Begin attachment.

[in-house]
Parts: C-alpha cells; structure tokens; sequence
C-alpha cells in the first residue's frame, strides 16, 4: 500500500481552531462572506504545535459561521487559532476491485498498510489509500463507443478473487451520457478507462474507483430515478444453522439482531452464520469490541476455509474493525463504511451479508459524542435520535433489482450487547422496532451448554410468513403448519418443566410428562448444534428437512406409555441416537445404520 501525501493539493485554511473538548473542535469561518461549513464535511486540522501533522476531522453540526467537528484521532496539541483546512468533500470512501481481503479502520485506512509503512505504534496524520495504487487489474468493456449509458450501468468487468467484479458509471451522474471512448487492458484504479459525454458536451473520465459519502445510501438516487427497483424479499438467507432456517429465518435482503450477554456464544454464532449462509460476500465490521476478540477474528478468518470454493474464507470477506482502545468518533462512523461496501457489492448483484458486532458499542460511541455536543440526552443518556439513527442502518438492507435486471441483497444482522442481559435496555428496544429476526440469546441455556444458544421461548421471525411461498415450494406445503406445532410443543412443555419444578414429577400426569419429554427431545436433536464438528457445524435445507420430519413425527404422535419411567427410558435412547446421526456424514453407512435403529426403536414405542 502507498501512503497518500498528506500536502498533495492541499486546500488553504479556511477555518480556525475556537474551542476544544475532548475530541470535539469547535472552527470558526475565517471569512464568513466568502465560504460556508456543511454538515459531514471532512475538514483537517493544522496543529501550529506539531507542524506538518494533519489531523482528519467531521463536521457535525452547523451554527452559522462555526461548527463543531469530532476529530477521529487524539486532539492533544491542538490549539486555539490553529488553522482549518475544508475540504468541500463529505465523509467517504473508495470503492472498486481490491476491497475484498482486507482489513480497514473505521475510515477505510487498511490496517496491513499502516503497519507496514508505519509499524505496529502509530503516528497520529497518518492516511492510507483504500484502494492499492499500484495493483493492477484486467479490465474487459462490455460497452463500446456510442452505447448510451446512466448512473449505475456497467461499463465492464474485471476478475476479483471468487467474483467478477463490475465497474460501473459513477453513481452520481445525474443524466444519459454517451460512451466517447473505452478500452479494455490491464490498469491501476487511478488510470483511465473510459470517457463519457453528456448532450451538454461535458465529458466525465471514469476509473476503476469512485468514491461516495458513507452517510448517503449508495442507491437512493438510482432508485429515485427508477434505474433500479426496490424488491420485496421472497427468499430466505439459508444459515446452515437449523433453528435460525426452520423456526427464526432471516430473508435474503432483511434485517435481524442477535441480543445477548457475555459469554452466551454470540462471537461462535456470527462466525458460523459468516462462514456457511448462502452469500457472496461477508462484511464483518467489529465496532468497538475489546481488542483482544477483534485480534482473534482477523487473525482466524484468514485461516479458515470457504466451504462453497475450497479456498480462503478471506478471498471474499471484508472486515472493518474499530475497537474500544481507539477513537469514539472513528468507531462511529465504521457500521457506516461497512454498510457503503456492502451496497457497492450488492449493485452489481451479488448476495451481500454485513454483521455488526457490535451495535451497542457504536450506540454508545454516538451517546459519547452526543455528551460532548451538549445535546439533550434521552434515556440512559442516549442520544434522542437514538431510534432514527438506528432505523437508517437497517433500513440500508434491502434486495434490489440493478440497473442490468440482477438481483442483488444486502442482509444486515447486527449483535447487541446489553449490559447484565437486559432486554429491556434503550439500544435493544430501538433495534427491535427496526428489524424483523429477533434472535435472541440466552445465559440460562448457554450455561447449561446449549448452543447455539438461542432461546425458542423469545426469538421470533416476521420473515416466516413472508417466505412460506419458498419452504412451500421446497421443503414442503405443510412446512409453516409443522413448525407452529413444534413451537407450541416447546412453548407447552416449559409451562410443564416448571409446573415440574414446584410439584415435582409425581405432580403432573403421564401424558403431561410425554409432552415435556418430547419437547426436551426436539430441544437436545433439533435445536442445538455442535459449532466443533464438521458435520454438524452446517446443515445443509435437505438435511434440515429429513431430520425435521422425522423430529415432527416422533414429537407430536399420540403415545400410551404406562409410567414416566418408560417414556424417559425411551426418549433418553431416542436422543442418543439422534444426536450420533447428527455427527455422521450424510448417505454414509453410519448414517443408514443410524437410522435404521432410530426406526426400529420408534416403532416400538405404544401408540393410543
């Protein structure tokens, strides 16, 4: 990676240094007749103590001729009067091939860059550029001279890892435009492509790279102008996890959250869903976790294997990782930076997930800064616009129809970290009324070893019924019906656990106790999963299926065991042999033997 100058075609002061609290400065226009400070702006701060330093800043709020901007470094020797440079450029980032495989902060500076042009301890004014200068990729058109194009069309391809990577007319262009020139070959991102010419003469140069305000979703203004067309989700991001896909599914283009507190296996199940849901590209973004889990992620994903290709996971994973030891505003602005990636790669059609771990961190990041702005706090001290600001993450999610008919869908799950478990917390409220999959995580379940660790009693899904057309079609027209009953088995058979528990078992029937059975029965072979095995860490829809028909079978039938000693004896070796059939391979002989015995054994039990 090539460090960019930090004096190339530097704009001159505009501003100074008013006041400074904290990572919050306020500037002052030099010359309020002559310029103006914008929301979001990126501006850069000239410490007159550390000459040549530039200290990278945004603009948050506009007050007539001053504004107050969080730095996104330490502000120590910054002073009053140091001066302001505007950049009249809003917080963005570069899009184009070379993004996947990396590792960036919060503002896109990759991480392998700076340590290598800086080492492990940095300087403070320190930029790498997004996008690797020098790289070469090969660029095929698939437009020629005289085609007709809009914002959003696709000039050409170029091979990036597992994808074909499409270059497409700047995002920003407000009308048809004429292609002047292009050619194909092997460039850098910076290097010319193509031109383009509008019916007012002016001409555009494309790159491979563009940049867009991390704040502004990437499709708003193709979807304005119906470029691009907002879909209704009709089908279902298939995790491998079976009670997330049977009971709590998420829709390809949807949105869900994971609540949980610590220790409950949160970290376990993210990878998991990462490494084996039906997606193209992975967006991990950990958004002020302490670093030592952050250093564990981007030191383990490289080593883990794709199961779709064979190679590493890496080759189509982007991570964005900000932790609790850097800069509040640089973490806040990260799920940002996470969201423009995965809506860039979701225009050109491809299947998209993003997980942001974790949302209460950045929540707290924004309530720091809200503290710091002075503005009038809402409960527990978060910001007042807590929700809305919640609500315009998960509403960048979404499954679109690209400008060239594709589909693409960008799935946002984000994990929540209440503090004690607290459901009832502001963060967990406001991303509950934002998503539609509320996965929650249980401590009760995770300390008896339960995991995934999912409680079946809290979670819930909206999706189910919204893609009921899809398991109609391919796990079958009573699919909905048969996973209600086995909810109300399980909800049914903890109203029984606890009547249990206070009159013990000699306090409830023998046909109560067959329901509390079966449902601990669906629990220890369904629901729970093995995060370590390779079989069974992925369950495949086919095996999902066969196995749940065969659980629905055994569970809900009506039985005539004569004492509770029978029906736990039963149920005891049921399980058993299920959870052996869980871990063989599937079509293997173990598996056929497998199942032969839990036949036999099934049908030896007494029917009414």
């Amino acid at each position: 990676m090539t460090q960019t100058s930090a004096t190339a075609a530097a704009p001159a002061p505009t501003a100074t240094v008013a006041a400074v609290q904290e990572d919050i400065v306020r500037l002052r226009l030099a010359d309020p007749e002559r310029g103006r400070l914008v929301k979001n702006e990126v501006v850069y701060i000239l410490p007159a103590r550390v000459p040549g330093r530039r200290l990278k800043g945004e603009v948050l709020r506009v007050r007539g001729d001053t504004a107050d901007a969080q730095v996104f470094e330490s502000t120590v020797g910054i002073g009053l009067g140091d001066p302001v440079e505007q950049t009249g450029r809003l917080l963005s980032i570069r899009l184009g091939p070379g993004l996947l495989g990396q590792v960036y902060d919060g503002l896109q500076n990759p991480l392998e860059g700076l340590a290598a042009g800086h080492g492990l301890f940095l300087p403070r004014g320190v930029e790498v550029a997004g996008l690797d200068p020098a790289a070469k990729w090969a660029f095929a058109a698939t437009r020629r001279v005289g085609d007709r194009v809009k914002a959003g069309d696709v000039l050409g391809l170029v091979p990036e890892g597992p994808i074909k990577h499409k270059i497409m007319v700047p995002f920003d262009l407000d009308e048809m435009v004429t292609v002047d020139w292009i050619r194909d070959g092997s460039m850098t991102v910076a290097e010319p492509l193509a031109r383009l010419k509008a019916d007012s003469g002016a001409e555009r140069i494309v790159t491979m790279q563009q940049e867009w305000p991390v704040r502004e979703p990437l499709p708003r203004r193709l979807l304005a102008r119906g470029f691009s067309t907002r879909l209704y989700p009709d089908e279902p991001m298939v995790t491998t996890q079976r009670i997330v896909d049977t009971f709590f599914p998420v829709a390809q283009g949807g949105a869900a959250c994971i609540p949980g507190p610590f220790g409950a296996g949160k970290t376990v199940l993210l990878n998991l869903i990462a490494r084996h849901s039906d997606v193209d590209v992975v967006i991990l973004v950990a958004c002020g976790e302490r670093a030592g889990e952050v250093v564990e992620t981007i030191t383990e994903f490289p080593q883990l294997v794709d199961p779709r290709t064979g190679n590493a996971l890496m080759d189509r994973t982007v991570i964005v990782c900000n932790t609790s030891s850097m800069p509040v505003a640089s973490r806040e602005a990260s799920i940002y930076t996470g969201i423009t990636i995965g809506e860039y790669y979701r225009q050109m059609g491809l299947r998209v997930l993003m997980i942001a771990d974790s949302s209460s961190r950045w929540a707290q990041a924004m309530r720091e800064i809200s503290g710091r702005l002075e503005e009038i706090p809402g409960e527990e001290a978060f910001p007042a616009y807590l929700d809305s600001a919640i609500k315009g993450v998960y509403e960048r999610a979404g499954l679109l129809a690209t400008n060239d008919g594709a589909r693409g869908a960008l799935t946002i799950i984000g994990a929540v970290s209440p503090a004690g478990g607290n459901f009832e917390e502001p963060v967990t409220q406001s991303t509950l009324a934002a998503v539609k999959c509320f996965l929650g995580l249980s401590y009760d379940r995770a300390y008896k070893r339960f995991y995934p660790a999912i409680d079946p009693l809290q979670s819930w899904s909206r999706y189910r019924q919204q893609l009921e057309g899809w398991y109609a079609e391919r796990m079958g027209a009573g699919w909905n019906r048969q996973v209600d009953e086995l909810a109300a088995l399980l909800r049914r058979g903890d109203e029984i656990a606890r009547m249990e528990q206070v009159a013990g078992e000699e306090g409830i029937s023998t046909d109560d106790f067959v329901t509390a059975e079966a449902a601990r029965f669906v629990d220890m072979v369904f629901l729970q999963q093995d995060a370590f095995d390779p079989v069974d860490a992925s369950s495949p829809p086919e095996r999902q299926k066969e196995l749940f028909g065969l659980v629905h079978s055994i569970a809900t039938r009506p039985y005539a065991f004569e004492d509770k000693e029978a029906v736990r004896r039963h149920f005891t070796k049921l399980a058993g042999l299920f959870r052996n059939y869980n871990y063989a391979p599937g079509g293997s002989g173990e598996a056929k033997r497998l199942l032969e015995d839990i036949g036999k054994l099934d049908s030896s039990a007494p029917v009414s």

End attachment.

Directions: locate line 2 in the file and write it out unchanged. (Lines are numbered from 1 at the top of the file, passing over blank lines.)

Parts: C-alpha cells; structure tokens; sequence